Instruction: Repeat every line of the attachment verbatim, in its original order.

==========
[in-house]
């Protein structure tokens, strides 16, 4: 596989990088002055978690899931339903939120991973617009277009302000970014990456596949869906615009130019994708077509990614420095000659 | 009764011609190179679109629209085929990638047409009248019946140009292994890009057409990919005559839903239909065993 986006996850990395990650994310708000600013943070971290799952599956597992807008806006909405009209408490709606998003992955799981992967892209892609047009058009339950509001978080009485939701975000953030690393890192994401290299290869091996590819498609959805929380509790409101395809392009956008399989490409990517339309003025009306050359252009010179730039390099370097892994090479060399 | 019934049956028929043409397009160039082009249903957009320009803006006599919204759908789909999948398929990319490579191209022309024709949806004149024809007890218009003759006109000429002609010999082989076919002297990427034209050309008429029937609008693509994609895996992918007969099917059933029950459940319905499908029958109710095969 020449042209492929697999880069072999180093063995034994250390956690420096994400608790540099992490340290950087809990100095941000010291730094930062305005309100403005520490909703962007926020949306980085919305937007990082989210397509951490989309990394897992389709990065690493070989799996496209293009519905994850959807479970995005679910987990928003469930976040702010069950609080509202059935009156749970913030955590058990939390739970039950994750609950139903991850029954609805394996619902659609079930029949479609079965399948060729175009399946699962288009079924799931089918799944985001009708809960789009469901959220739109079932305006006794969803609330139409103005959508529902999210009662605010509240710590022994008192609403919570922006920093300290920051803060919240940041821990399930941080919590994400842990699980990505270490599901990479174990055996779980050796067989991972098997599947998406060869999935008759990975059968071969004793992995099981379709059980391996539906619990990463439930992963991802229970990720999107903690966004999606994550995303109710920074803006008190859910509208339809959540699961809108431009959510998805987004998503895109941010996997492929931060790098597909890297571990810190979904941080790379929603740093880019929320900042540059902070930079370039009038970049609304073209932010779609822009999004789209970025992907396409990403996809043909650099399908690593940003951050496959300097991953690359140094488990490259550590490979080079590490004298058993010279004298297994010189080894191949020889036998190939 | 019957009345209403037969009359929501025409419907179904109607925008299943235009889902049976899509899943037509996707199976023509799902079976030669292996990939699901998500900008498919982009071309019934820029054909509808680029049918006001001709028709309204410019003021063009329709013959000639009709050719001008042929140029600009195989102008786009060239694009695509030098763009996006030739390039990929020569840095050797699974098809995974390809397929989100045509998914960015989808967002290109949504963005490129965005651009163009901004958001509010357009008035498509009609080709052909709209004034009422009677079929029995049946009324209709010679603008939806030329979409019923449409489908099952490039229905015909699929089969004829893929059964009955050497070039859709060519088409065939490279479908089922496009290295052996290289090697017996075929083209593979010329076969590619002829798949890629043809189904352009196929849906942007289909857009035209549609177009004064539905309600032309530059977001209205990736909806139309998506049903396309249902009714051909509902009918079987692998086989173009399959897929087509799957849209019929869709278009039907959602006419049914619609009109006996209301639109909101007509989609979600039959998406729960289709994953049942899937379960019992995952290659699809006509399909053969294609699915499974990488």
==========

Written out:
[in-house]
């Protein structure tokens, strides 16, 4: 596989990088002055978690899931339903939120991973617009277009302000970014990456596949869906615009130019994708077509990614420095000659 | 009764011609190179679109629209085929990638047409009248019946140009292994890009057409990919005559839903239909065993 986006996850990395990650994310708000600013943070971290799952599956597992807008806006909405009209408490709606998003992955799981992967892209892609047009058009339950509001978080009485939701975000953030690393890192994401290299290869091996590819498609959805929380509790409101395809392009956008399989490409990517339309003025009306050359252009010179730039390099370097892994090479060399 | 019934049956028929043409397009160039082009249903957009320009803006006599919204759908789909999948398929990319490579191209022309024709949806004149024809007890218009003759006109000429002609010999082989076919002297990427034209050309008429029937609008693509994609895996992918007969099917059933029950459940319905499908029958109710095969 020449042209492929697999880069072999180093063995034994250390956690420096994400608790540099992490340290950087809990100095941000010291730094930062305005309100403005520490909703962007926020949306980085919305937007990082989210397509951490989309990394897992389709990065690493070989799996496209293009519905994850959807479970995005679910987990928003469930976040702010069950609080509202059935009156749970913030955590058990939390739970039950994750609950139903991850029954609805394996619902659609079930029949479609079965399948060729175009399946699962288009079924799931089918799944985001009708809960789009469901959220739109079932305006006794969803609330139409103005959508529902999210009662605010509240710590022994008192609403919570922006920093300290920051803060919240940041821990399930941080919590994400842990699980990505270490599901990479174990055996779980050796067989991972098997599947998406060869999935008759990975059968071969004793992995099981379709059980391996539906619990990463439930992963991802229970990720999107903690966004999606994550995303109710920074803006008190859910509208339809959540699961809108431009959510998805987004998503895109941010996997492929931060790098597909890297571990810190979904941080790379929603740093880019929320900042540059902070930079370039009038970049609304073209932010779609822009999004789209970025992907396409990403996809043909650099399908690593940003951050496959300097991953690359140094488990490259550590490979080079590490004298058993010279004298297994010189080894191949020889036998190939 | 019957009345209403037969009359929501025409419907179904109607925008299943235009889902049976899509899943037509996707199976023509799902079976030669292996990939699901998500900008498919982009071309019934820029054909509808680029049918006001001709028709309204410019003021063009329709013959000639009709050719001008042929140029600009195989102008786009060239694009695509030098763009996006030739390039990929020569840095050797699974098809995974390809397929989100045509998914960015989808967002290109949504963005490129965005651009163009901004958001509010357009008035498509009609080709052909709209004034009422009677079929029995049946009324209709010679603008939806030329979409019923449409489908099952490039229905015909699929089969004829893929059964009955050497070039859709060519088409065939490279479908089922496009290295052996290289090697017996075929083209593979010329076969590619002829798949890629043809189904352009196929849906942007289909857009035209549609177009004064539905309600032309530059977001209205990736909806139309998506049903396309249902009714051909509902009918079987692998086989173009399959897929087509799957849209019929869709278009039907959602006419049914619609009109006996209301639109909101007509989609979600039959998406729960289709994953049942899937379960019992995952290659699809006509399909053969294609699915499974990488």